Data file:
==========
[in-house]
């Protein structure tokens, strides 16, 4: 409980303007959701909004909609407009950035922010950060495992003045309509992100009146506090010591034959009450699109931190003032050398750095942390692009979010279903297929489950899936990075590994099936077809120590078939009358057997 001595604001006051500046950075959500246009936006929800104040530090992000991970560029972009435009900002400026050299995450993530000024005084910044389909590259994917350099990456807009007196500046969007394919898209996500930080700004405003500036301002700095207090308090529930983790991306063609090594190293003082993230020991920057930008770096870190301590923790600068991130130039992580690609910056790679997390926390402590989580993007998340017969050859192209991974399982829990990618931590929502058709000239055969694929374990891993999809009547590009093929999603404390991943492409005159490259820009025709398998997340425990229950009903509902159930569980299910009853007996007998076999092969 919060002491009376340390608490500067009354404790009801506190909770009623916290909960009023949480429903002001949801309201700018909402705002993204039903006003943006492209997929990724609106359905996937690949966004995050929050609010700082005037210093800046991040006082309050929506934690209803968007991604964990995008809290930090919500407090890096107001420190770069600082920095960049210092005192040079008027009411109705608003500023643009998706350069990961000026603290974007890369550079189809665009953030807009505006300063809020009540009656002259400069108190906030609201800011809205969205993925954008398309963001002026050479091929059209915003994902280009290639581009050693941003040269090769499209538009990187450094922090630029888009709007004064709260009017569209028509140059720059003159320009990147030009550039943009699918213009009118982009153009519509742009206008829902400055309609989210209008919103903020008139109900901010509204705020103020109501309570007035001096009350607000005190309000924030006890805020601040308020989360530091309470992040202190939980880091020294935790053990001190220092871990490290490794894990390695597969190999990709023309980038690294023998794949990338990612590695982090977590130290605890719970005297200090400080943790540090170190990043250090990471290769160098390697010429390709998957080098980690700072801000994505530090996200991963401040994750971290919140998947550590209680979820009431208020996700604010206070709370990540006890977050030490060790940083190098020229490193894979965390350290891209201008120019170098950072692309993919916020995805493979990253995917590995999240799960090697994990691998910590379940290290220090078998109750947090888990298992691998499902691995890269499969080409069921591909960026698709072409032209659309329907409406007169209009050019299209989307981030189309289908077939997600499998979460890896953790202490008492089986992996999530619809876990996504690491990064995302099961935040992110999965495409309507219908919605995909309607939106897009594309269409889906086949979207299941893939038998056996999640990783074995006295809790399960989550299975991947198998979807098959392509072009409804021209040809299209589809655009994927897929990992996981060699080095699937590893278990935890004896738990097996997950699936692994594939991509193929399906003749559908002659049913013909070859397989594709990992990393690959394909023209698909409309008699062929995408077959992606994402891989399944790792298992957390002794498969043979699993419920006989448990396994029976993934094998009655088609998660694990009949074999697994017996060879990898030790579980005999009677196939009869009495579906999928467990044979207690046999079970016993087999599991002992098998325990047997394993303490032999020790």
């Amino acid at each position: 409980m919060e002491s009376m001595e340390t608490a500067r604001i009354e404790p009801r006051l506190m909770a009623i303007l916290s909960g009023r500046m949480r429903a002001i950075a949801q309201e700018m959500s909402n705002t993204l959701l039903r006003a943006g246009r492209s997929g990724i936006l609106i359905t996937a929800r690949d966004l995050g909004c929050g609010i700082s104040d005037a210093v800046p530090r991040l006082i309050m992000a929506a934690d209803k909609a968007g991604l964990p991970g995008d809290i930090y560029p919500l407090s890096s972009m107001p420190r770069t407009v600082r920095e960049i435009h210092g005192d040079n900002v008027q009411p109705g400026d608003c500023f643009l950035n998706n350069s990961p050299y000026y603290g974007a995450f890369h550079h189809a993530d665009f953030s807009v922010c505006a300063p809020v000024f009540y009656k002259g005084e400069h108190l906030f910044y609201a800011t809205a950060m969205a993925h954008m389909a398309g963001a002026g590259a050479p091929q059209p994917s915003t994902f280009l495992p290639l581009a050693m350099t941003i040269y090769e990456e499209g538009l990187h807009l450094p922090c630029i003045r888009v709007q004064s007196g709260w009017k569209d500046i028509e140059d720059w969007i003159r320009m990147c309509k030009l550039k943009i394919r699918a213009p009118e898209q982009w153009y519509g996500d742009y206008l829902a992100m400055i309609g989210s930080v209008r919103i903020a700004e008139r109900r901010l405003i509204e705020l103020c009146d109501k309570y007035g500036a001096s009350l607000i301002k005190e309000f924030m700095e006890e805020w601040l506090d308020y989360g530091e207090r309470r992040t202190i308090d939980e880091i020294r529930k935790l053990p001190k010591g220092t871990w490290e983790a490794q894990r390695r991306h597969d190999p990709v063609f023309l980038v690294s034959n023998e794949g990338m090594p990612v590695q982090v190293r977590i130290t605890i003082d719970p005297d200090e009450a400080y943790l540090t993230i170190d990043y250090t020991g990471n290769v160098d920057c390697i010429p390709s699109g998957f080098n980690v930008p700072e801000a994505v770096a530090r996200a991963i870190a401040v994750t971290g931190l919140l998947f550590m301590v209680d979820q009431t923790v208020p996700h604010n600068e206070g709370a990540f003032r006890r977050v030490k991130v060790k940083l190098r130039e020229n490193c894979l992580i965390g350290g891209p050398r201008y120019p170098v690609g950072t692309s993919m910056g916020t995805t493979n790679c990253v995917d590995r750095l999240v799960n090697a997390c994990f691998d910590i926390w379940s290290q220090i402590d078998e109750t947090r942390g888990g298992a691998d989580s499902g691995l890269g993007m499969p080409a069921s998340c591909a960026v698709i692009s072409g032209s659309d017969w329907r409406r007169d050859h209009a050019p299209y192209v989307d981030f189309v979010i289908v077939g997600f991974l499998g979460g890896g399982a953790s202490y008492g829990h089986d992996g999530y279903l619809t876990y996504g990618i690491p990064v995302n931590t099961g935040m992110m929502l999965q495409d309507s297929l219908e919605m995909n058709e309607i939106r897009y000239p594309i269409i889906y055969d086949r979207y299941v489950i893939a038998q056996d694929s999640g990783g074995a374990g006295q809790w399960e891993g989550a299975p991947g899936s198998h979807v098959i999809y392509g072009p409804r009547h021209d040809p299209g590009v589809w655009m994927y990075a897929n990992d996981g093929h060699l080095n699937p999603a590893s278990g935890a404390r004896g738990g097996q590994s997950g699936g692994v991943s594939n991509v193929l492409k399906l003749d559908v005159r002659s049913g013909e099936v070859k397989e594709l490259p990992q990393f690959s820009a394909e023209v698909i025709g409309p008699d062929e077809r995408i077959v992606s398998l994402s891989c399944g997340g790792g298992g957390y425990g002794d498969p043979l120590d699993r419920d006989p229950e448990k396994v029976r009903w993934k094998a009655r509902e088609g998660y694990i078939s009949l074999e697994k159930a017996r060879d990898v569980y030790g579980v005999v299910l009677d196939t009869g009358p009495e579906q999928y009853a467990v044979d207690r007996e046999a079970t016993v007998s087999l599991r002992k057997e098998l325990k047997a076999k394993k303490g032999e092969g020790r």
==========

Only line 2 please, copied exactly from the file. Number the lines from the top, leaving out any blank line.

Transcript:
């Protein structure tokens, strides 16, 4: 409980303007959701909004909609407009950035922010950060495992003045309509992100009146506090010591034959009450699109931190003032050398750095942390692009979010279903297929489950899936990075590994099936077809120590078939009358057997 001595604001006051500046950075959500246009936006929800104040530090992000991970560029972009435009900002400026050299995450993530000024005084910044389909590259994917350099990456807009007196500046969007394919898209996500930080700004405003500036301002700095207090308090529930983790991306063609090594190293003082993230020991920057930008770096870190301590923790600068991130130039992580690609910056790679997390926390402590989580993007998340017969050859192209991974399982829990990618931590929502058709000239055969694929374990891993999809009547590009093929999603404390991943492409005159490259820009025709398998997340425990229950009903509902159930569980299910009853007996007998076999092969 919060002491009376340390608490500067009354404790009801506190909770009623916290909960009023949480429903002001949801309201700018909402705002993204039903006003943006492209997929990724609106359905996937690949966004995050929050609010700082005037210093800046991040006082309050929506934690209803968007991604964990995008809290930090919500407090890096107001420190770069600082920095960049210092005192040079008027009411109705608003500023643009998706350069990961000026603290974007890369550079189809665009953030807009505006300063809020009540009656002259400069108190906030609201800011809205969205993925954008398309963001002026050479091929059209915003994902280009290639581009050693941003040269090769499209538009990187450094922090630029888009709007004064709260009017569209028509140059720059003159320009990147030009550039943009699918213009009118982009153009519509742009206008829902400055309609989210209008919103903020008139109900901010509204705020103020109501309570007035001096009350607000005190309000924030006890805020601040308020989360530091309470992040202190939980880091020294935790053990001190220092871990490290490794894990390695597969190999990709023309980038690294023998794949990338990612590695982090977590130290605890719970005297200090400080943790540090170190990043250090990471290769160098390697010429390709998957080098980690700072801000994505530090996200991963401040994750971290919140998947550590209680979820009431208020996700604010206070709370990540006890977050030490060790940083190098020229490193894979965390350290891209201008120019170098950072692309993919916020995805493979990253995917590995999240799960090697994990691998910590379940290290220090078998109750947090888990298992691998499902691995890269499969080409069921591909960026698709072409032209659309329907409406007169209009050019299209989307981030189309289908077939997600499998979460890896953790202490008492089986992996999530619809876990996504690491990064995302099961935040992110999965495409309507219908919605995909309607939106897009594309269409889906086949979207299941893939038998056996999640990783074995006295809790399960989550299975991947198998979807098959392509072009409804021209040809299209589809655009994927897929990992996981060699080095699937590893278990935890004896738990097996997950699936692994594939991509193929399906003749559908002659049913013909070859397989594709990992990393690959394909023209698909409309008699062929995408077959992606994402891989399944790792298992957390002794498969043979699993419920006989448990396994029976993934094998009655088609998660694990009949074999697994017996060879990898030790579980005999009677196939009869009495579906999928467990044979207690046999079970016993087999599991002992098998325990047997394993303490032999020790």